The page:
It’s Neanderthal police work, an unthinking form of law enforcement characterized by overkill and a disregard for rules of engagement and the sanctity of life. It cannot be SOP in any professional police organization.

And yes, Juan and Juana, the PNP has rules of engagement that no cop, it seems, ever reads under the current dispensation.

It’s good to see cops doing their job, but any job must be done properly. This is true especially for jobs that deal with keeping the public safe. Anyone who holds the power of life and death should be fully cognizant of the responsibilities that go with it.

The reason that shooting in Mandaluyong has raised public concern in this nation where people have looked the other way in the face of thousands of drug-related deaths is the fear that the kapalpakan could happen again, and more innocent civilians could be killed. Those fatalities could be your spouse, your parents, your kids driving at night in a tinted car, and being mistaken for crime suspects.

We’re all potential sitting ducks.

*   *   *

President Duterte should not let his personal fondness for the loyal Dela Rosa cloud his perspective on effective law enforcement. Keeping the public safe – the lynchpin of the Duterte administration – can succeed only with public cooperation. Without public trust, cooperation is not possible. How can you trust cops who shoot to kill first and ask questions later?

Dela Rosa, obviously with an eye to a political career, has been trying to project himself as a friendly uncle even to the children of those killed in his bloody war on drugs. He could be an avuncular comedian, if only the ghosts of the thousands killed didn’t cast such a dark shadow over him. His public image washes over the entire PNP.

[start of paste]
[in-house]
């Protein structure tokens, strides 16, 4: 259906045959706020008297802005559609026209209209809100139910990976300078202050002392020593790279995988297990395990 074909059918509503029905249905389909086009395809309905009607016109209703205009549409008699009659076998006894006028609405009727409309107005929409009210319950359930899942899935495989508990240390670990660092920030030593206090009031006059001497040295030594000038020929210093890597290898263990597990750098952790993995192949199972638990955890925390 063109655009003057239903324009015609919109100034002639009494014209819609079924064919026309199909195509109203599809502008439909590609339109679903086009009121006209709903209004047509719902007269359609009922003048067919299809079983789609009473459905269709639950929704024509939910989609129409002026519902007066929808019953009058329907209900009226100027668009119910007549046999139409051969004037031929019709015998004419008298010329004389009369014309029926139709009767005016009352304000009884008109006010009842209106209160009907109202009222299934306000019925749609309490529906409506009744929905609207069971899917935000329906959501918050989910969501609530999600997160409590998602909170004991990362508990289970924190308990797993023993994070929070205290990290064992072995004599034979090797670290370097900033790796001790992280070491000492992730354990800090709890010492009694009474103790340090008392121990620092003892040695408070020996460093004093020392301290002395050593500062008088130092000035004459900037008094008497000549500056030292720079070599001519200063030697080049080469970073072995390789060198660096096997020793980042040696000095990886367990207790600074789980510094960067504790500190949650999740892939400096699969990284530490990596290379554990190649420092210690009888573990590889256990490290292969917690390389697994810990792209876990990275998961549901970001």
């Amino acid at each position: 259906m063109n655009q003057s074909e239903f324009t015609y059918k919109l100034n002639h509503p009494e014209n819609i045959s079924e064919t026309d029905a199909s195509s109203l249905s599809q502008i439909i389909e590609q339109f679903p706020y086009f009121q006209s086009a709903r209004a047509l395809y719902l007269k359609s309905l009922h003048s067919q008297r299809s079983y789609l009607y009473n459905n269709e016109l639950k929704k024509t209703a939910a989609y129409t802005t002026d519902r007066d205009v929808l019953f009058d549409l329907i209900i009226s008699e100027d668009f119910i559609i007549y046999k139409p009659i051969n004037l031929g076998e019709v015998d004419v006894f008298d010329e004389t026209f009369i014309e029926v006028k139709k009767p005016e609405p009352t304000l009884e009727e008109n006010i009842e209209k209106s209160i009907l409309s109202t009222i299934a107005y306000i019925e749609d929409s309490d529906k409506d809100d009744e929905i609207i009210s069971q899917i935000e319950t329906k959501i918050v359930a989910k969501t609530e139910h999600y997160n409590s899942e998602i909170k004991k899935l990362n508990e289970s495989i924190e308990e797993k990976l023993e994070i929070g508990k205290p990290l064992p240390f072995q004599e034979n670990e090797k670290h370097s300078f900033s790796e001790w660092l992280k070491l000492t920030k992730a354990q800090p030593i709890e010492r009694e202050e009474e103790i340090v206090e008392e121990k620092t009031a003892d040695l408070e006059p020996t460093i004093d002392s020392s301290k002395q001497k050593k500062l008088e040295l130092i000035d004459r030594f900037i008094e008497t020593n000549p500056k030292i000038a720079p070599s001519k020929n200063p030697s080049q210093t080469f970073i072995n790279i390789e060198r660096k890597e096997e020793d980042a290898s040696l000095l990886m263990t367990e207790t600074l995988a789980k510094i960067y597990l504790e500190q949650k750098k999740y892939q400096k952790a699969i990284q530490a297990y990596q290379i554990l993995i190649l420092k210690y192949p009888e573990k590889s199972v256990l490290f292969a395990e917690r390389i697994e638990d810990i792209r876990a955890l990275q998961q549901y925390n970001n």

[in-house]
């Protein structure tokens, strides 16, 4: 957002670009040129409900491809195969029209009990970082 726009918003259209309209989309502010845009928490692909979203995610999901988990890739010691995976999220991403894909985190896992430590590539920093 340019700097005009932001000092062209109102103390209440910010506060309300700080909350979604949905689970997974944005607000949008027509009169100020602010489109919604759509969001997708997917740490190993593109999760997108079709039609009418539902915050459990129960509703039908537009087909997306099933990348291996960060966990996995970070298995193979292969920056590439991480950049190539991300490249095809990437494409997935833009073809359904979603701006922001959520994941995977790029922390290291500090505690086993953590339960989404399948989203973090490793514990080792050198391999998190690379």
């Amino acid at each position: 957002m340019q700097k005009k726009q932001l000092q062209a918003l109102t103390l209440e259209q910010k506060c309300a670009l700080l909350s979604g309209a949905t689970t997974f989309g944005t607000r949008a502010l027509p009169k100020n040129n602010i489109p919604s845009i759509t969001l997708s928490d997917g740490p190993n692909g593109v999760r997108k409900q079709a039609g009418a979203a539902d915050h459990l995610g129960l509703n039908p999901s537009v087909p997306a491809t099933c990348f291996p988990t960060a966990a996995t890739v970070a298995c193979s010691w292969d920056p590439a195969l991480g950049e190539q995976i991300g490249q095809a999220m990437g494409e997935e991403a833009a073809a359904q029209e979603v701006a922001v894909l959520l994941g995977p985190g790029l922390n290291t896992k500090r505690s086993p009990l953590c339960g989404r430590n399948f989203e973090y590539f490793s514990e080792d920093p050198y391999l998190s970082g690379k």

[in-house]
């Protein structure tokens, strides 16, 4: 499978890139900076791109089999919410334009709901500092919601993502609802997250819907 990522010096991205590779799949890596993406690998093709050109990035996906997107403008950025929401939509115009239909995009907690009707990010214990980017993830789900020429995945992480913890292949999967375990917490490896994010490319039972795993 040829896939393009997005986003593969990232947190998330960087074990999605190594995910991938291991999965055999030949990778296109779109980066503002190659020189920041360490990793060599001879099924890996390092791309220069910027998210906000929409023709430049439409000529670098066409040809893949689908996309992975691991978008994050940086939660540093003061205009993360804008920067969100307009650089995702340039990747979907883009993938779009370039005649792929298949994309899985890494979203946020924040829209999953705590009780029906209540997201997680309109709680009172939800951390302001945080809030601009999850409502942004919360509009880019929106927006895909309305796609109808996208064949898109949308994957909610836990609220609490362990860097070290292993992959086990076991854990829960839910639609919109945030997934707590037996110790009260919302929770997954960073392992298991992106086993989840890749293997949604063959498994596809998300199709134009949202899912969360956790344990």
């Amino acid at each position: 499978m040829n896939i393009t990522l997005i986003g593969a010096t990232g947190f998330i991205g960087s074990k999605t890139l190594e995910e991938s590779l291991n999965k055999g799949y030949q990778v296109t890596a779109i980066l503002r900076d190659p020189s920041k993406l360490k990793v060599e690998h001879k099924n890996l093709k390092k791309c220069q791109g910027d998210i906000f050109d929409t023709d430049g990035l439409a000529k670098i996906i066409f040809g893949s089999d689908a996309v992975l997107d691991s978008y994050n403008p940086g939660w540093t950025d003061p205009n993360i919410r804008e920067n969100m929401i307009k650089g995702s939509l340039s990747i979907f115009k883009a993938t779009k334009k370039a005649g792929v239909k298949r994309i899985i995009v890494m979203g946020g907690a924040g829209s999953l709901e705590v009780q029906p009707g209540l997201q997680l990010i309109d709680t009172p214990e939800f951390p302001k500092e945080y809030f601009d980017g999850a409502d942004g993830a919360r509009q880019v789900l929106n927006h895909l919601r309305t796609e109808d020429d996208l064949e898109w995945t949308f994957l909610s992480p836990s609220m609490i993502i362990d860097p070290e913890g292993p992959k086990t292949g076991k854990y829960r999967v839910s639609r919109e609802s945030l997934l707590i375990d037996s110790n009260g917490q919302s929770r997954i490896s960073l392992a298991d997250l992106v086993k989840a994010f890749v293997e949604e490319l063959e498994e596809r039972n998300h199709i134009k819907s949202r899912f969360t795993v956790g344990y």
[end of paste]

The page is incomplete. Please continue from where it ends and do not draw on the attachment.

Duterte can compare how the public views the military, whose members often get a hero’s treatment, and the cops who are seen as trigger-happy and utak-pulbura.

Largely because of the conduct of the Armed Forces of the Philippines in battling Maute terrorists in Marawi, Duterte saw public support for martial law in Mindanao, and even for its one-year extension.

The public trust currently enjoyed by the AFP is priceless in performing its mission and achieving its objectives.

After that kapalpakan in Mandaluyong, the PNP leadership should intensify training and skills development as well as values formation among its members. The right to life is the first item guaranteed in the Bill of Rights in our Constitution. With this in mind, every cop should be fully aware of the rules of engagement, which cannot be simplified into this administration’s doctrine of shooting to kill anyone who fights back.

No one is disputing that those cops in Mandaluyong, even if led on by equally bungling and trigger-happy barangay watchmen, were just doing their job. It’s good that the cops were on the job and even risking life and limb in a potentially dangerous situation.

But there’s such a thing as doing the job right.